A research team led by Gordon Smith examined more than 500,000 entries collected by the Scottish Morbidity Record between 1980 and 2005 to determine the association between maternal age and the outcome of labor.
The proportion of women ages 35 to 39 entering their first pregnancy increased seven-fold, while there was a 10-fold increase for women age 40 or older. At the same time, the Cesarean rate more than doubled.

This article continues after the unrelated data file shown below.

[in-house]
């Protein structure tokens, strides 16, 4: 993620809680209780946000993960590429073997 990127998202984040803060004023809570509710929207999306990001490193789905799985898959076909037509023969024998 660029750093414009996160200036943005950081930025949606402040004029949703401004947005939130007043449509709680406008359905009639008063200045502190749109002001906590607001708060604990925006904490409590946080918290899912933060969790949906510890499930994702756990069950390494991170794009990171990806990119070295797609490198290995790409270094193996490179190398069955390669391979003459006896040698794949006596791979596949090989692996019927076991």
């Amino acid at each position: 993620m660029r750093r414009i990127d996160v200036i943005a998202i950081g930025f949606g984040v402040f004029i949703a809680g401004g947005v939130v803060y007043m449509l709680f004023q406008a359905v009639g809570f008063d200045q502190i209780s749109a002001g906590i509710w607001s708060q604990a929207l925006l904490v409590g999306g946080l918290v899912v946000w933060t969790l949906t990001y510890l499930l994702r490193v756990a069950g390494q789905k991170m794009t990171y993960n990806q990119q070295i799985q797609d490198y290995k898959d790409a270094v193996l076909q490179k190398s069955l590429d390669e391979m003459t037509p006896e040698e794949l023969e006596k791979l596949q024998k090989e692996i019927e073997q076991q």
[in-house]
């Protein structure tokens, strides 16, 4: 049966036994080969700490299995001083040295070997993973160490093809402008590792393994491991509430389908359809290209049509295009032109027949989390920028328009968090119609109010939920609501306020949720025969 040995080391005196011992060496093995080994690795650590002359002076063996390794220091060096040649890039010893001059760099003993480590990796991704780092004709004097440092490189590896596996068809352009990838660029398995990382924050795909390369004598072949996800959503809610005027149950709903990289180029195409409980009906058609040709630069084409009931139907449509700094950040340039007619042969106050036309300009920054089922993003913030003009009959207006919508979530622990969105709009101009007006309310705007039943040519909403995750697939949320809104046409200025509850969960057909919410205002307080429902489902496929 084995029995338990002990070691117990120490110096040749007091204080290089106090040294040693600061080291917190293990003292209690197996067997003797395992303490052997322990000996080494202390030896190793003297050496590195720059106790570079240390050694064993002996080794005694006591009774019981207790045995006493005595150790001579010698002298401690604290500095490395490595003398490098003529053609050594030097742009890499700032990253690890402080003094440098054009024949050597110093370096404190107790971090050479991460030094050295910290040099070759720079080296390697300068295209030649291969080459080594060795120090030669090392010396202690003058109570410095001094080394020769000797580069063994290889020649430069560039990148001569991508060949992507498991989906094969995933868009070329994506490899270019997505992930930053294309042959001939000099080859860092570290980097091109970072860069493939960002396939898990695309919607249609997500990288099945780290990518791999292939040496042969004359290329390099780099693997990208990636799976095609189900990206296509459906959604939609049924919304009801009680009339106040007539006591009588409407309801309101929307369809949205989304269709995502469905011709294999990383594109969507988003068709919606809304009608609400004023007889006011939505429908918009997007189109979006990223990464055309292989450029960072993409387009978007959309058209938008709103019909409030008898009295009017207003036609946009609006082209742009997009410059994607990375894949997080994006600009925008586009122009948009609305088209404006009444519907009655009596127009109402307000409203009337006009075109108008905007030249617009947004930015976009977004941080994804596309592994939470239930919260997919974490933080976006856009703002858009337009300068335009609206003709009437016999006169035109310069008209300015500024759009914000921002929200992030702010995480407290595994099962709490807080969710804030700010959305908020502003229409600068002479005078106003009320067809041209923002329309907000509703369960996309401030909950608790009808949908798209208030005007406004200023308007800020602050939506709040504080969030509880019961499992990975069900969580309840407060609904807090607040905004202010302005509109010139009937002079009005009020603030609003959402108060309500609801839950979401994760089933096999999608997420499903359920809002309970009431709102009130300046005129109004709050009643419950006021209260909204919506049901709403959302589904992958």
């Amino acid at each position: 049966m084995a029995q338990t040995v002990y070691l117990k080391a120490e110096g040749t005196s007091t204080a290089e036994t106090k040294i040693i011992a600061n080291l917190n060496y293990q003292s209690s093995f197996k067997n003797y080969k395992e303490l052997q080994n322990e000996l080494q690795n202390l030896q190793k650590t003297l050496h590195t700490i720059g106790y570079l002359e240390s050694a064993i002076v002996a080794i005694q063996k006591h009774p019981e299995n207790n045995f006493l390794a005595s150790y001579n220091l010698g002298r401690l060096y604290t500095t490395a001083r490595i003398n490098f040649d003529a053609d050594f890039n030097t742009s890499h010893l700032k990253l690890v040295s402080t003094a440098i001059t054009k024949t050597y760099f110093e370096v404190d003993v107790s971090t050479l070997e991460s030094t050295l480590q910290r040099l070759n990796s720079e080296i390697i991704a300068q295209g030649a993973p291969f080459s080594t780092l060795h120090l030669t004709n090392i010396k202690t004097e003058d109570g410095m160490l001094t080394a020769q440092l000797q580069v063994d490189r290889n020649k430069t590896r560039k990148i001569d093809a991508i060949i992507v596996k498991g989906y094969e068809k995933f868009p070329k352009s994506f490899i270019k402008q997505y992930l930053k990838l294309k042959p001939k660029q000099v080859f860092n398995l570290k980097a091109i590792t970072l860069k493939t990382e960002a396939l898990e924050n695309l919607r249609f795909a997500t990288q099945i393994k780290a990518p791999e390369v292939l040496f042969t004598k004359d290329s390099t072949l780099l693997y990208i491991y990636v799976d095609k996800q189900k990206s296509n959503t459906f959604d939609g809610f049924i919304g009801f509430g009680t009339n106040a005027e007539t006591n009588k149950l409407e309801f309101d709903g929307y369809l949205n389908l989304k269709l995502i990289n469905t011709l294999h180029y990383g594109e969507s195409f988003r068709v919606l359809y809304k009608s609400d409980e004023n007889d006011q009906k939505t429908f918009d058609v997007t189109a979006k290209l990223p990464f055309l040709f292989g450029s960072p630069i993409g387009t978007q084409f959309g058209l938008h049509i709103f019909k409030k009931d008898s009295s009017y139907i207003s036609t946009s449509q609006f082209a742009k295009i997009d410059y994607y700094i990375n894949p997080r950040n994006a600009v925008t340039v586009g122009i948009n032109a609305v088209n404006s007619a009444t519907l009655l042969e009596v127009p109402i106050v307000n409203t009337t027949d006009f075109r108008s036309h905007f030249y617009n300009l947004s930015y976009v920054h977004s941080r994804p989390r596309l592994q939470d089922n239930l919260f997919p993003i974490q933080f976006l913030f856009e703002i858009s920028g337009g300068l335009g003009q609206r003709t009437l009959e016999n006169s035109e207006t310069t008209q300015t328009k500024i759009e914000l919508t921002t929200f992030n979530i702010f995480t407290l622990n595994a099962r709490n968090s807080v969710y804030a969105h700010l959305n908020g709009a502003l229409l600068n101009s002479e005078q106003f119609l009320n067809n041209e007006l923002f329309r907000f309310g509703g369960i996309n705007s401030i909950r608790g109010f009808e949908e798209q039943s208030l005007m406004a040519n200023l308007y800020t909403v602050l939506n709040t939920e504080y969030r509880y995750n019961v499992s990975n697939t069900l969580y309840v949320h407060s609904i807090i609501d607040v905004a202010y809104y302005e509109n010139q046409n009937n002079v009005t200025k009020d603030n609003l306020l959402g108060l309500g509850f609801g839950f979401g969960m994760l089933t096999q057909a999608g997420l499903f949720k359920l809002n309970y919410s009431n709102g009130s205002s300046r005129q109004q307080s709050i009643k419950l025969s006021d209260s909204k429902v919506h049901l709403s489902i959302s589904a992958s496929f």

The researchers estimate that 38 percent of these additional procedures would have been avoided if the maternal age distribution had remained static.
Hypothesizing there was a biological cause, the researchers found advancing age was associated with impaired uterine function, in particular a reduced degree of spontaneous contraction and change in the type of contraction. The reduction is thought to result in poor progression of labor and thus the increased rate of Cesarean section.
The findings are published in Public Library of Science Medicine.